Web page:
David tightened the recoil pad against his shoulder and drew his face alongside the stock. He pressed one eye shut, squinted through the front sight with the other and took a deep breath.
“Nice and steady,” Granddad added.
Paul stood ten yards back, fingers plugging ears, watching and anticipating.
A second later, a boom echoed through the Northern Ontario forest and the shotgun kicked high in the air. In the distance, a target pinned against a tree stump took it hard in the centre. Paul envied his older brother’s shot.
“Maybe you still got it,” Granddad said to David. “Despite everything.”
“What about me?” Paul asked, walking toward them.
“We had enough for today,” Granddad said. He intercepted Paul with an arm around the shoulder and lowered his voice. “I got to talk to your brother. Hang back a bit, okay?”
Granddad emptied the handgun and two shotguns of ammunition. He gave the handgun to Paul to carry, and David and he each took a shotgun. They began the trek along the worn path to Granddad’s truck.
At first, Paul respected the request and stayed back ten yards. But curiosity drew him closer.
“What are you, twenty now?” Granddad asked.
“Ah-huh,” David said.
“Well, don’t you think it’s time to act responsibly? Hell, when I was your age, I was lookin’ to get married already.”
“Different times, I guess.”
Paul knew where Granddad was heading.
“Not so different, son. The drugs and that crap are different, though. Why are you involved with that stuff?”
“I’m not really,” David said.
“According to your mother you are. And I can see it in how you hold the guns.”
David grunted. “I nailed that last shot.”
“You were miles wide with the others.” Granddad sighed. “You need to take your well-being seriously. What you do affects people.” Granddad snapped his head back toward Paul. “Especially him.”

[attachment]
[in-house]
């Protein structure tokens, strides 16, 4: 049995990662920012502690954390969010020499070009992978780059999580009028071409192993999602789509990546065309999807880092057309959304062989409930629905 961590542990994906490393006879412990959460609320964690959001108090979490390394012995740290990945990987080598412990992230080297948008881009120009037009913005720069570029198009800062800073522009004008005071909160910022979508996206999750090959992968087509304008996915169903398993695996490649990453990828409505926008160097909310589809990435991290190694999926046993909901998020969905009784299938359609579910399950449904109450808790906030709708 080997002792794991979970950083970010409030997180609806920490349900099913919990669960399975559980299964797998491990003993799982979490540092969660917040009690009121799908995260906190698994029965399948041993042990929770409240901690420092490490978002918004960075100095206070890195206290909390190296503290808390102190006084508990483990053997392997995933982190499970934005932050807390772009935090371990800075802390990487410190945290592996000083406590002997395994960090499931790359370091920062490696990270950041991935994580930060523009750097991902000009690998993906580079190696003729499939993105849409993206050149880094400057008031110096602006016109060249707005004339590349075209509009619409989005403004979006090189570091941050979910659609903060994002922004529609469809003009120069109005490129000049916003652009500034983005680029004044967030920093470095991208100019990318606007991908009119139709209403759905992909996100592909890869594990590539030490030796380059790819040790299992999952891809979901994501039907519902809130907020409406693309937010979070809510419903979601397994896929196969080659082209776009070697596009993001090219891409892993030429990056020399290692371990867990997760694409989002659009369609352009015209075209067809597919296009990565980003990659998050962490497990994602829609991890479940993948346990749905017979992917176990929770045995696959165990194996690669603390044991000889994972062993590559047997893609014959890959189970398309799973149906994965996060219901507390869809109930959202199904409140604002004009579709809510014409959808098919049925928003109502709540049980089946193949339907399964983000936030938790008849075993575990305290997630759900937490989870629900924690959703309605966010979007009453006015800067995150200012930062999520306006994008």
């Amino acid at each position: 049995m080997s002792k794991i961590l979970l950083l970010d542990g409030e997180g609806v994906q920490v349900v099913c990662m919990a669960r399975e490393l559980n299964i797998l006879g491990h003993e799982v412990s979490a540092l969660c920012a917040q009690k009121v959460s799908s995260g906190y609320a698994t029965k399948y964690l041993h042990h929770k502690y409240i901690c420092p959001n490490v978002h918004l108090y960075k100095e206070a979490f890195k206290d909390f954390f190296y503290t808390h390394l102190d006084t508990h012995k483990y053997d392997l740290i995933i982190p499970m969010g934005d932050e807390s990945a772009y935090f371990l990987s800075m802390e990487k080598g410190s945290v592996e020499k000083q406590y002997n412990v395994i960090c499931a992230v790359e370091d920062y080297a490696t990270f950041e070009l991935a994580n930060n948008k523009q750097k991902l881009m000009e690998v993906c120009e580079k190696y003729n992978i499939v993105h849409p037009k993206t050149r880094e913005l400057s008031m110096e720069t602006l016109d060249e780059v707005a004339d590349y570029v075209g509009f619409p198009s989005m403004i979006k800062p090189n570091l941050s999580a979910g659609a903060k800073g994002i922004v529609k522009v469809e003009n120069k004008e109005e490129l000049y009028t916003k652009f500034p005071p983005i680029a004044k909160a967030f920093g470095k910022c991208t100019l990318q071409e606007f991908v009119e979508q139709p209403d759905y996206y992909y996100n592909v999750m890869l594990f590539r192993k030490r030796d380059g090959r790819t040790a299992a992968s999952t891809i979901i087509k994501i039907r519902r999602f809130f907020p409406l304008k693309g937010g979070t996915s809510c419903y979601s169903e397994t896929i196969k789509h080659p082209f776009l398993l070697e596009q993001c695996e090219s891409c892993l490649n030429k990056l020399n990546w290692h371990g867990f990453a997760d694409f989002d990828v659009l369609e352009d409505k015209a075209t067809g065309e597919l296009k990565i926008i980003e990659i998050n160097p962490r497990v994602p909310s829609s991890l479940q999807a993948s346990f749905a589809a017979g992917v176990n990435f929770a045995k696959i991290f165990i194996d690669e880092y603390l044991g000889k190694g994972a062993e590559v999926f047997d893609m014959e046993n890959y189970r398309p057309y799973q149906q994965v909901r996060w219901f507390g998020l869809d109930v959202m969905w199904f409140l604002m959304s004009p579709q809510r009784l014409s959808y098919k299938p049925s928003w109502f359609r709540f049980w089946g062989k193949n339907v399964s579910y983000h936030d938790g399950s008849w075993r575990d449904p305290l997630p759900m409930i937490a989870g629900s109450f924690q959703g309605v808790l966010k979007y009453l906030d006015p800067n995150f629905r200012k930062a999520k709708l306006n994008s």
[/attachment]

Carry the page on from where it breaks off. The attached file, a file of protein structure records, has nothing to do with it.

“I’ll try to remember that.”
“You do that.” Granddad paused. “And one other thing.”
“You can talk to me if you want to. I don’t think your mother’s any good at that. Too excitable.”
In his mind, Paul agreed. Then he imagined, and dismissed, telling Granddad the secrets David had shared with him.
“I’ll try to remember that, too,” David said. He slapped the back of his neck. “Man, there are a lot of mosquitoes out today.”
“I’m immune,” Granddad said.
The path opened to the end of a dirt road. As he opened the doors to his pickup, Granddad held his head low, worry crimping the lines across his face.
Paul scrambled into the middle of the truck’s bench seat. “Can I have this one day?” he asked, looking at the handgun. David slammed the passenger door shut, his broad shoulders crowding Paul. He hunched in sullenness, looking back at the forest.
As he started the truck, Granddad gave a low, growly laugh. “You wish. Put that thing in the glove compartment. I don’t want nobody to see it.” The pickup crept forward, tires crunching gravel. “How do I know you’ll be careful with it?” he added.
“Cause I will,” Paul said. “You know me.”
“I suppose I do,” Granddad said. “You think your mother would allow it?”
“Yup. I do.”
“You’re wrong there. But I’ll think about it.”
“Great,” Paul said, his legs starting to bounce.
“But only when I die,” Granddad said. “And that’s not somethin’ I’m planning for a long while yet.”
Copyright ©2015 Peter Fritze
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